In order for me to wrap my head around what has happened and to use the time productively, I’ve had to look at this time as my sabbatical. I have advised my clients to do the same. Although I continue to do casting breakdowns (which are few and far between) and I continue to teach classes and stay connected to our community, I am also exploring many other areas that are not related to choreography, dance, and theater…Writing a book, baking, learning to speak better French and Italian, working for the homeless ministry at my church, spending more time with my parents and new friends (socially distanced, of course), meditation, and growing my own plants and vegetables. All of these things have made my life much richer and fuller. I am trying to explore areas that I’ve never had the time to pursue and my life has become more balanced and healthy, as a result of it.
Balance is the key right now and I don’t think that I will ever go back to the 12-14 hour work days that I used to do daily. I want to hold onto the lessons that I have learned in these last 12 months. Of course I miss my work, but knowing that it is out my control is somewhat freeing. It helps me to move on to other things during the day rather than sit in front of a computer, waiting for a breakdown or a project call. It has just started to pick up for creative teams, but it will be a while for hiring talent on those projects.
I would advise against thinking that there will be one ‘breakout day’ when all of a sudden everything will just flip back to what it was…I would advise thinking about making your artist’s life a ‘breakout life’ with or without the arts (as we know it).
I have had some meaningful conversations and thoughtful emails with clients. It has been a time of getting to know them more deeply. One of my clients (Sam Cahn) said, ‘It is time to reinvent ourselves.’ We have permission to be someone else for a while and to throw your whole heart into it. Of course, as artists, stay connected, take classes, and stay involved, but it needs to be in a different way right now…think sabbatical and remind yourself that we all have the permission to explore.”
Lucille Di Campli
Founder/Head Agent at LDC Artist Representation
“Globally, we are having a reckoning when it comes to inclusivity and racism. In the dance world, I still feel like we are so far behind. In my heart of hearts, the dance world is prime for major change including redistribution in the hierarchies of power in dance companies and pay equality in regards to other art forms.”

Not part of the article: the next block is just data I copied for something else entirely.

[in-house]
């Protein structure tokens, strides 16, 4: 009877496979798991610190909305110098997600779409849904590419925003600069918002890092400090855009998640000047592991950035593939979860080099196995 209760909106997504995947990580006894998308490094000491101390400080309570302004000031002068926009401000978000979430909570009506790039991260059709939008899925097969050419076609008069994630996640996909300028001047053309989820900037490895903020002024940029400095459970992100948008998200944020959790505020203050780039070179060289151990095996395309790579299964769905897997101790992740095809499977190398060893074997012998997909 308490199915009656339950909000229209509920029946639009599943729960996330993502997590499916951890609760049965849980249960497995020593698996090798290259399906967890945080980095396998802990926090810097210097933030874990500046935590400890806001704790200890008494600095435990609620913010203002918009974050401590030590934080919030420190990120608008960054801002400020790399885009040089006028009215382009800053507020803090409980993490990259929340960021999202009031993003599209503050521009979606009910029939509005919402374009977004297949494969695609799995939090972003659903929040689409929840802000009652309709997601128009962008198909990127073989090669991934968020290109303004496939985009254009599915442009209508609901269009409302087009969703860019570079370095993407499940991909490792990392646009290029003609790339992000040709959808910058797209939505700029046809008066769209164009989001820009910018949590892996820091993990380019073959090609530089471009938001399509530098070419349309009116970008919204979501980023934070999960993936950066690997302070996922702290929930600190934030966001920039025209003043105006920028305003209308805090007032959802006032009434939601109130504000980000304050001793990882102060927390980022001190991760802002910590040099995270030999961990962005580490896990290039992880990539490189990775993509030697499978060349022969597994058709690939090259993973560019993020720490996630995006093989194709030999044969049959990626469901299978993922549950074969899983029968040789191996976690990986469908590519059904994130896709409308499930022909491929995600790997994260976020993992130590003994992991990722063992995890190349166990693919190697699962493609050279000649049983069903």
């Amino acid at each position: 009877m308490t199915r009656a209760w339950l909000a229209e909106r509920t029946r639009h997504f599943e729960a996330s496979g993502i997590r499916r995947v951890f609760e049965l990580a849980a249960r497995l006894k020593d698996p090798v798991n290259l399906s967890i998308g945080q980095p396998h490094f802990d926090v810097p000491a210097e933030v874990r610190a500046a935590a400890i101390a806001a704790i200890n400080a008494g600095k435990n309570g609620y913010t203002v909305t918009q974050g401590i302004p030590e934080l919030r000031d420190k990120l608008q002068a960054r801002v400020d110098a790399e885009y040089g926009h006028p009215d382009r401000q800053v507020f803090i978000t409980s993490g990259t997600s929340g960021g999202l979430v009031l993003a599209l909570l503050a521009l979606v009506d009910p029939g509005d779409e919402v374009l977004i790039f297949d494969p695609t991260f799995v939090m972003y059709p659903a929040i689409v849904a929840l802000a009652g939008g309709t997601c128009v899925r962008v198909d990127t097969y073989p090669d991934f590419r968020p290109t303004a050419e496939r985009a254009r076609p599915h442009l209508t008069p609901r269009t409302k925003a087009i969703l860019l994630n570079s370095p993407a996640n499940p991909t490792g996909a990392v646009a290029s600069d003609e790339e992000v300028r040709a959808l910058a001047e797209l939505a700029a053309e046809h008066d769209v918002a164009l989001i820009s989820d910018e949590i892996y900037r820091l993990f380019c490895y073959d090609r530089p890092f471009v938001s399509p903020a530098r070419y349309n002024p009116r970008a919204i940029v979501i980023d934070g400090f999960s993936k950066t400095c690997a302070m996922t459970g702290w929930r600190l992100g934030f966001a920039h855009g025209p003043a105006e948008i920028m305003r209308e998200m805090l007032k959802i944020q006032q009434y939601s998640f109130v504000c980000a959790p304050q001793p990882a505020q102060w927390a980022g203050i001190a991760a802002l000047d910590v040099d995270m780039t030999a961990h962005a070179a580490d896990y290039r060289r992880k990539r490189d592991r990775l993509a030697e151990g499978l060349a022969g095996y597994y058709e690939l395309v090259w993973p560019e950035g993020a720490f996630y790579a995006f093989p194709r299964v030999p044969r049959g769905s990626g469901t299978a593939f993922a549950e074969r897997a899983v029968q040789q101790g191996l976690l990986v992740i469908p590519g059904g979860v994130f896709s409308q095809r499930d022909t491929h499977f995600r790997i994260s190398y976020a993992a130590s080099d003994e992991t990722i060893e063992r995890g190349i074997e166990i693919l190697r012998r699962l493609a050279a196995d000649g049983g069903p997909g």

New York City Ballet soloist, co-founder of Final Bow for Yellowface
“With the pandemic, performing arts centers around the world had to close their doors, cancel performances, and lay off staff. To keep audiences and donors engaged while live performances were not allowed, many turned to providing ‘virtual,’ ‘digital’ (video) programming to their constituents. Initially, these were often archival recordings of previous performances, that were never intended to be broadcast, or simple recordings of Zoom discussions about works or topics of interest. These were generally provided to the public for free. As the pandemic continued, more innovative, and better quality programs were produced. Rather than streaming existing archival recordings, performing arts centers were producing new recordings, often of new works, which were either live-streamed as they were happening, or pre-recorded and edited, and often required advance registration and an access fee. Some presenting organizations were able to take advantage of their outdoor performance spaces, following COVID protocols for the performers as well as the audience members, who were usually seated socially distanced in ‘pods’ or ‘bubbles.’
Looking ahead to the post-pandemic future, I expect the online video programming to continue. Although not typically a large revenue stream, this is a new way for presenters to reach people who might not otherwise come to the theater. While video programming is not an equal substitute for attending live dance performances, it is the perfect way to see dance and other performances that were created specifically for video. Digital productions also allow collaboration and participation by people in different parts of the world, freeing panel discussions and performances from the necessity and costs of gathering all of the participants in one location.”
Dance Curator, Producer, and Educator, currently serves as the Senior Advisor, Dance Presenting for The Music Center, Los Angeles and the Associate Producer, Fall for Dance Festival, New York City Center